Kicking the habit
February Health Hero Larry Purdy saved $300 a month when he quit smoking.
Larry Purdy of Unionville, Mo., has been a trucker for 35 years and a two-pack-a-day smoker since he was 14 years old. The owner-operator, leased to Daily Express, had tried to quit over the years but had never been successful. Finally, on April 5, 2007, Larry and his wife Veronica decided this would be their last day as smokers. They figured they’d join forces and quit together. It wasn’t easy, but they were motivated for a variety of reasons. Larry says he was sick of waking up in the morning with a hacking cough, hated the stale smell of smoke in his truck and resented spending the $300 a month to support his habit. In fact, once he quit buying cigarettes, he put that money toward buying a motorcycle. “I finally got the Harley-Davidson I always wanted,” he says. “That was a gift to myself for quitting smoking.”
While he’s tried and failed to quit before, this time his doctor prescribed a new drug, Chantix, which helps reduce cravings. After only a few weeks, Larry says he was able to walk around his truck without coughing and regained his senses of taste and smell.
Like many who quit smoking, Larry gained weight. “I know I started eating more, but I’m working on that now,” he says. He doesn’t want to trade one bad habit for another but feels confident he’s never going back to cigarettes. “It was such a hard thing to do, no way are we ever going to start that again.”
How long have you been driving?
What was the biggest challenge in quitting smoking?
Finding other ways to occupy my time.
What did you hate the most about smoking?
Being treated like a criminal. There’s a lot of shame associated with smoking.
What kept you going during the tough times?
My wife and I did it together, so we encouraged each other. Plus, it’s so hard to start over, I think that fear of failure has kept me going.
Has your overall health improved?
Yes! I can breathe better, and my sense of taste and smell has returned. I don’t get out of breath so much. I can’t afford to get sick on the road, and this is something I can do to stay healthy.
What tips would you give someone who wants to do what you did?
Reach deep and just do it. Keep trying, don’t give up. Try toothpicks to have something to put in your mouth. Ask your doctor about drugs that help reduce the nicotine craving. Be careful about gaining weight.
What’s your next goal?
To lose the 20 pounds I’ve put on since quitting smoking.
What’s your favorite quote or saying?
“Quitting isn’t easy!”
What advice would you give a young person?
Don’t start smoking. It’s too hard to quit!
What do you do when you aren’t trucking?
Hunting (deer, bear), fishing and riding my Harley.
Fast Facts About Smoking
- Worldwide, tobacco use causes nearly 5 million deaths per year.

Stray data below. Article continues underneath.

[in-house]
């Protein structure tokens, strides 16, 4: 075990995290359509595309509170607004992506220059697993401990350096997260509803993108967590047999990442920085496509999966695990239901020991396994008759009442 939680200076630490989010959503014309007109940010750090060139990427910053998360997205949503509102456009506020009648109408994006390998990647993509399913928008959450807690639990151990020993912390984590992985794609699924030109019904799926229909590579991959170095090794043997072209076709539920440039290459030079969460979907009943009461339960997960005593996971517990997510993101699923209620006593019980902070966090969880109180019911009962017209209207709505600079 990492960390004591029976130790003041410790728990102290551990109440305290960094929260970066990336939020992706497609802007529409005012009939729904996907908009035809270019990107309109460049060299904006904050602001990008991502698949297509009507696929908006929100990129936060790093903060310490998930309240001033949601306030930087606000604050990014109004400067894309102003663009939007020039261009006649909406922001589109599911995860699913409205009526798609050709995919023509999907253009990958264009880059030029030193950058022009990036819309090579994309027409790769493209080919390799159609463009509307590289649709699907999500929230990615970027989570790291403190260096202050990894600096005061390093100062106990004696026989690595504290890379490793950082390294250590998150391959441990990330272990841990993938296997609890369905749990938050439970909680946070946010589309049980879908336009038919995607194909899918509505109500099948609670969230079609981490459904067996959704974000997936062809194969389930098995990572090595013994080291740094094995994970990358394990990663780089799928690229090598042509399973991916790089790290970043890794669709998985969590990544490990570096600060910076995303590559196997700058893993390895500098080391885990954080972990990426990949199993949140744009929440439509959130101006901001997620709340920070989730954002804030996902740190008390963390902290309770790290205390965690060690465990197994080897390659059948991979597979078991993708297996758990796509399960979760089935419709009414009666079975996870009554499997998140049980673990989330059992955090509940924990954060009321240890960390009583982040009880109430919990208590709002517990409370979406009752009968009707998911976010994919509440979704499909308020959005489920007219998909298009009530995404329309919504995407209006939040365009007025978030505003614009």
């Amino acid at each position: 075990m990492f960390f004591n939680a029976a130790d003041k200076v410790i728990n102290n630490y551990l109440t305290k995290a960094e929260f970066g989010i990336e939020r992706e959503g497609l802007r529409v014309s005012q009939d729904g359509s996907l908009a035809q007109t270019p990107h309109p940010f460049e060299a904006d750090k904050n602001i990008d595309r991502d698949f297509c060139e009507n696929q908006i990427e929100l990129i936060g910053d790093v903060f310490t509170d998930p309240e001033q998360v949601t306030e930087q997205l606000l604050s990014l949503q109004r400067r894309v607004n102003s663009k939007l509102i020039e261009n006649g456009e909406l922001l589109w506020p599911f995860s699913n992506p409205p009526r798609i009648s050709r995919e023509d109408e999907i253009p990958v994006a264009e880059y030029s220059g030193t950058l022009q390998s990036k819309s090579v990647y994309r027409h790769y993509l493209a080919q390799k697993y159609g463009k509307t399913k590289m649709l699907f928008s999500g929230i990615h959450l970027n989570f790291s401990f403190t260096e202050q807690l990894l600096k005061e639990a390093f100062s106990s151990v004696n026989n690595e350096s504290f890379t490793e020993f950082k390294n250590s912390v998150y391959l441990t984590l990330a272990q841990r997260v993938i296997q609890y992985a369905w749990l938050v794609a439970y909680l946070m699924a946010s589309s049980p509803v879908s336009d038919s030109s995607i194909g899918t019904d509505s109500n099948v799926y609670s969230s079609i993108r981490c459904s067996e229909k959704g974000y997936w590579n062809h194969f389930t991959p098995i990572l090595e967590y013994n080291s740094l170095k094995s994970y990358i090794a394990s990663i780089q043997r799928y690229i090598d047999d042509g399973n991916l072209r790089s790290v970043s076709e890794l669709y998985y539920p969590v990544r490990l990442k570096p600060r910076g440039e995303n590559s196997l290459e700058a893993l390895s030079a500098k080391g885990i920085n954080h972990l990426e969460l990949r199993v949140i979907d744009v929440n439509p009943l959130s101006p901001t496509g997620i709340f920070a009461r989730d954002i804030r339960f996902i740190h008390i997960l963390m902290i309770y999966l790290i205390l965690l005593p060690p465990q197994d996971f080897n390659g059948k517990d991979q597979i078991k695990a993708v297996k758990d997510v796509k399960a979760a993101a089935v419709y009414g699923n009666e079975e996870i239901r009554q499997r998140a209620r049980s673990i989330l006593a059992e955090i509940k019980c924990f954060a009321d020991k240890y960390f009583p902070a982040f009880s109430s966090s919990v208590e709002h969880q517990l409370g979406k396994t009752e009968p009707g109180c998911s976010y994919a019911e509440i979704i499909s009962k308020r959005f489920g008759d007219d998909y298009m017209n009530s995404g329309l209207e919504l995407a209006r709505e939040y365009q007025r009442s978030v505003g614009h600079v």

- Cigarette smoking is the leading preventable cause of death in the United States.
- In the United States, cigarette smoking is responsible for about one in five deaths annually, or about 438,000 deaths per year.
- An estimated 38,000 of these deaths are the result of secondhand smoke exposure.
- On average, smokers die 13 to 14 years earlier than nonsmokers.
- For every person who dies of a smoking-related disease, 20 more people suffer with at least one serious illness from smoking.
- Cigarette smoking increases the length of time that people live with a disability by about two years.
Source: Centers for Disease Control
Spotlight on Products: Portable Health Profile
The new Portable Health Profile was designed to prevent deaths and aggravations of injuries due to medical error. It allows you to store all your medical information on a keychain-attachable flash drive, which can then be easily accessed by doctors, nurses or other hospital staff. Crucial information such as medical history, current conditions, medications, allergies, emergency contacts, ID info, pictures, insurance information, fingerprints, immunizations, lab reports and legal documents (living will, power of attorney, instructions/wishes regarding type of care) can be easily documented, organized, updated and retrieved at any time on any computer.
No technical or specialized computer knowledge is required, as the included software guides users through filling out all the info and saving it to the keychain flash drive.
The Portable Health Profile can be purchased online at the company’s site (www.portablehealthprofile.com), via phone at (877) 977-0389 or at retail stores nationwide. Price: $59.95.
Health Question of the Month:
My wife and I are in our late 30s and have decided to quit smoking. We are determined to quit but don’t want to gain weight either. What should we do? – Josh, Atlanta
Pam Whitfield is a Chicago-based registered dietician.
Good for you and your wife. Quit smoking. It will kill you, and lung cancer is no way to go! Smoking is also linked to Type 2 diabetes, bone loss and high blood pressure.